• Earlier this month, Liquid Global revealed that its warm wallets, which sit between cold and hot storage, had been compromised
  • Liquid Global announced the close of the debt financing in a blog post on Thursday

In the wake of its estimated $97 million hack, cryptocurrency exchange Liquid Global has received a $120 million loan from fellow exchange FTX. 

“We always look to work closely with our customers and regulators to address their security-related concerns,” Sam Bankman-Fried, CEO of FTX told Blockworks. “Our first priority is the users, and the same is true of Liquid.”

Liquid Global announced the close of the debt financing in a blog post on Thursday.  

“The new funds come at an important point in Liquid’s development and will strengthen its capital position,” the company wrote. “The financing will also improve Liquid’s balance sheet and, in turn, its key regulatory metrics, which further corroborates its ongoing licensing opportunities in the key jurisdictions of Japan and Singapore.”

Japan-based Liquid Global announced the hack via Twitter earlier this month. The exchange revealed that its warm wallets, which sit between cold and hot storage, had been compromised. 

The advantage of the hybrid warm wallet is added security, in theory, plus the ability to make transactions, which cold wallets do not support. Liquid Global said that it moved other assets into cold wallets for added protection following the hack.  

The hack highlighted the need for greater security in the cryptocurrency space, which regulators across the world have pushed for recently. 

“Security and regulation have always been central to our operations as an exchange,” said Bankman-Fried. “As regulators get more active and the space continues to grow, there are more opportunities to become licensed, and we fully expect the security of user funds to be a key consideration in order to secure those licenses.”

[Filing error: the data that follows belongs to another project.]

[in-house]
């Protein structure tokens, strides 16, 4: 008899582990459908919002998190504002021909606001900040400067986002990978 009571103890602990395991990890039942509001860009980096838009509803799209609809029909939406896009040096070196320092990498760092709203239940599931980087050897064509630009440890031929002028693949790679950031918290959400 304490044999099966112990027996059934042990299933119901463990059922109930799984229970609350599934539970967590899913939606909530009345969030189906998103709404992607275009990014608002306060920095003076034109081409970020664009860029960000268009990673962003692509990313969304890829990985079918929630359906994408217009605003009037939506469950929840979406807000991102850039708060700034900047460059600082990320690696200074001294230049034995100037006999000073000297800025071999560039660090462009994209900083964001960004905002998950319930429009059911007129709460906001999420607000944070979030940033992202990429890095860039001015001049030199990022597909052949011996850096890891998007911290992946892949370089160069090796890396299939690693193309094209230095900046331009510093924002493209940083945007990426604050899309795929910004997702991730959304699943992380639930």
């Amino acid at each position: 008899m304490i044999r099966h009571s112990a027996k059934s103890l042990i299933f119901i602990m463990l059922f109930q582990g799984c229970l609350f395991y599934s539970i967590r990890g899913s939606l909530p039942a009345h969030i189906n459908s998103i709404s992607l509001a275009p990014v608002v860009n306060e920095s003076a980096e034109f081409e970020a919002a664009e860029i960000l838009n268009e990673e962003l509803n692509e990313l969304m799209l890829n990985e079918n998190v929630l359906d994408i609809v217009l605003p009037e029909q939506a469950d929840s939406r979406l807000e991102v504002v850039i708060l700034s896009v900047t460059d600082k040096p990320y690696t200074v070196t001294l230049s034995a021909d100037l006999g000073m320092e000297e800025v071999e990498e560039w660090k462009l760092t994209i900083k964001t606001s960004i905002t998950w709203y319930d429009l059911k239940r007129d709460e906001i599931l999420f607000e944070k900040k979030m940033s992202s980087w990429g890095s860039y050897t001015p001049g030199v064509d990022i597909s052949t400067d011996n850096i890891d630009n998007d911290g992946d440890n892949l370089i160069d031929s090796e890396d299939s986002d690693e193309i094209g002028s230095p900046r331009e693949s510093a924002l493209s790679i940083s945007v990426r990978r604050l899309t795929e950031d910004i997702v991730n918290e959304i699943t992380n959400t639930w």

Liquid Global parent company Quoine became one of the first exchanges to be granted a digital asset operating license under Japan’s Payment Services Act in 2017. In 2021, the exchange applied for the Major Payment Institution licence under the Singapore Payment Services Act for the provision of digital payment token services, according to the company’s website

“Helping the wider crypto community and a fellow team of like-minded builders was the key benefit for us,” said Bankman-Fried. “We look forward to Liquid continuing to lead the way in crypto regulation and emerging from this stronger than before.” 

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  • Blockworks
    Senior Reporter
    Casey Wagner is a New York-based business journalist covering regulation, legislation, digital asset investment firms, market structure, central banks and governments, and CBDCs. Prior to joining Blockworks, she reported on markets at Bloomberg News. She graduated from the University of Virginia with a degree in Media Studies. Contact Casey via email at [email protected]